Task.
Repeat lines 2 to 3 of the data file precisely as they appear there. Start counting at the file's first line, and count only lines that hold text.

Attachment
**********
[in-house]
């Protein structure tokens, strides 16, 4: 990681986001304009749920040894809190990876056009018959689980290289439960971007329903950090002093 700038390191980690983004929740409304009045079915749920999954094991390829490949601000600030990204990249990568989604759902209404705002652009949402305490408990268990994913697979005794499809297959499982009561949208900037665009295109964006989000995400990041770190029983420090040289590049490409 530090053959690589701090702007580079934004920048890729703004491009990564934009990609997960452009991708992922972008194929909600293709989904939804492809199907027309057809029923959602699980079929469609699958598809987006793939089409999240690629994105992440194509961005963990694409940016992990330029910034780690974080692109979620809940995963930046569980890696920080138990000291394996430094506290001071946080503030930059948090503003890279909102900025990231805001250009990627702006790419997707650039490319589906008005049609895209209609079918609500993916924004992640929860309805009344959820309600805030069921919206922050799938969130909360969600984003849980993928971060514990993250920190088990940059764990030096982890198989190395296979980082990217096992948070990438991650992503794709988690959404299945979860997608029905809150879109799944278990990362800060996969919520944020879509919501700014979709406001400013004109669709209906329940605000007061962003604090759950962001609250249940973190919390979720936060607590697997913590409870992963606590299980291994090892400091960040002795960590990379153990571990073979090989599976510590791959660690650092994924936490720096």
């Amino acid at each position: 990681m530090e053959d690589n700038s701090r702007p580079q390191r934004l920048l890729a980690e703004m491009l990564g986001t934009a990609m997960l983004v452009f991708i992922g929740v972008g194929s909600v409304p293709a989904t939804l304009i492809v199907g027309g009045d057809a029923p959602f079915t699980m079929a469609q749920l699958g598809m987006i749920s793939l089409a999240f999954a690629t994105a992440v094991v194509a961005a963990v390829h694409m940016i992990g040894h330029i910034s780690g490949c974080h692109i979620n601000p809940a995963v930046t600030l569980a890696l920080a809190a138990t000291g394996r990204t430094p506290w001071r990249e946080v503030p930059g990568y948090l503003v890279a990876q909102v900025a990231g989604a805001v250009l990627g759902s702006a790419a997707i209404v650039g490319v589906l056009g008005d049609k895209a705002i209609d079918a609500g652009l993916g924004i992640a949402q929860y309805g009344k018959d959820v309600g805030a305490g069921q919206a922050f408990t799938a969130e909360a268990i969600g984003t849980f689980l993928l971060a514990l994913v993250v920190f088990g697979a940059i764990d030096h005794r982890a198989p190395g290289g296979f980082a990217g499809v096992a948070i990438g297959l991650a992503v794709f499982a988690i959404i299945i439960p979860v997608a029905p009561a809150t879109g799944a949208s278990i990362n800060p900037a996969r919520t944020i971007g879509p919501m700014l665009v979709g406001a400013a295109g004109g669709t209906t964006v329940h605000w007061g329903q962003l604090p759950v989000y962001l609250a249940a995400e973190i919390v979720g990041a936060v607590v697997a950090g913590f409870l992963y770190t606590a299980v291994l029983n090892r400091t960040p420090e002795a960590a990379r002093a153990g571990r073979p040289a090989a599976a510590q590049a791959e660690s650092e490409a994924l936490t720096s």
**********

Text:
């Protein structure tokens, strides 16, 4: 990681986001304009749920040894809190990876056009018959689980290289439960971007329903950090002093 700038390191980690983004929740409304009045079915749920999954094991390829490949601000600030990204990249990568989604759902209404705002652009949402305490408990268990994913697979005794499809297959499982009561949208900037665009295109964006989000995400990041770190029983420090040289590049490409 530090053959690589701090702007580079934004920048890729703004491009990564934009990609997960452009991708992922972008194929909600293709989904939804492809199907027309057809029923959602699980079929469609699958598809987006793939089409999240690629994105992440194509961005963990694409940016992990330029910034780690974080692109979620809940995963930046569980890696920080138990000291394996430094506290001071946080503030930059948090503003890279909102900025990231805001250009990627702006790419997707650039490319589906008005049609895209209609079918609500993916924004992640929860309805009344959820309600805030069921919206922050799938969130909360969600984003849980993928971060514990993250920190088990940059764990030096982890198989190395296979980082990217096992948070990438991650992503794709988690959404299945979860997608029905809150879109799944278990990362800060996969919520944020879509919501700014979709406001400013004109669709209906329940605000007061962003604090759950962001609250249940973190919390979720936060607590697997913590409870992963606590299980291994090892400091960040002795960590990379153990571990073979090989599976510590791959660690650092994924936490720096």
């Amino acid at each position: 990681m530090e053959d690589n700038s701090r702007p580079q390191r934004l920048l890729a980690e703004m491009l990564g986001t934009a990609m997960l983004v452009f991708i992922g929740v972008g194929s909600v409304p293709a989904t939804l304009i492809v199907g027309g009045d057809a029923p959602f079915t699980m079929a469609q749920l699958g598809m987006i749920s793939l089409a999240f999954a690629t994105a992440v094991v194509a961005a963990v390829h694409m940016i992990g040894h330029i910034s780690g490949c974080h692109i979620n601000p809940a995963v930046t600030l569980a890696l920080a809190a138990t000291g394996r990204t430094p506290w001071r990249e946080v503030p930059g990568y948090l503003v890279a990876q909102v900025a990231g989604a805001v250009l990627g759902s702006a790419a997707i209404v650039g490319v589906l056009g008005d049609k895209a705002i209609d079918a609500g652009l993916g924004i992640a949402q929860y309805g009344k018959d959820v309600g805030a305490g069921q919206a922050f408990t799938a969130e909360a268990i969600g984003t849980f689980l993928l971060a514990l994913v993250v920190f088990g697979a940059i764990d030096h005794r982890a198989p190395g290289g296979f980082a990217g499809v096992a948070i990438g297959l991650a992503v794709f499982a988690i959404i299945i439960p979860v997608a029905p009561a809150t879109g799944a949208s278990i990362n800060p900037a996969r919520t944020i971007g879509p919501m700014l665009v979709g406001a400013a295109g004109g669709t209906t964006v329940h605000w007061g329903q962003l604090p759950v989000y962001l609250a249940a995400e973190i919390v979720g990041a936060v607590v697997a950090g913590f409870l992963y770190t606590a299980v291994l029983n090892r400091t960040p420090e002795a960590a990379r002093a153990g571990r073979p040289a090989a599976a510590q590049a791959e660690s650092e490409a994924l936490t720096s």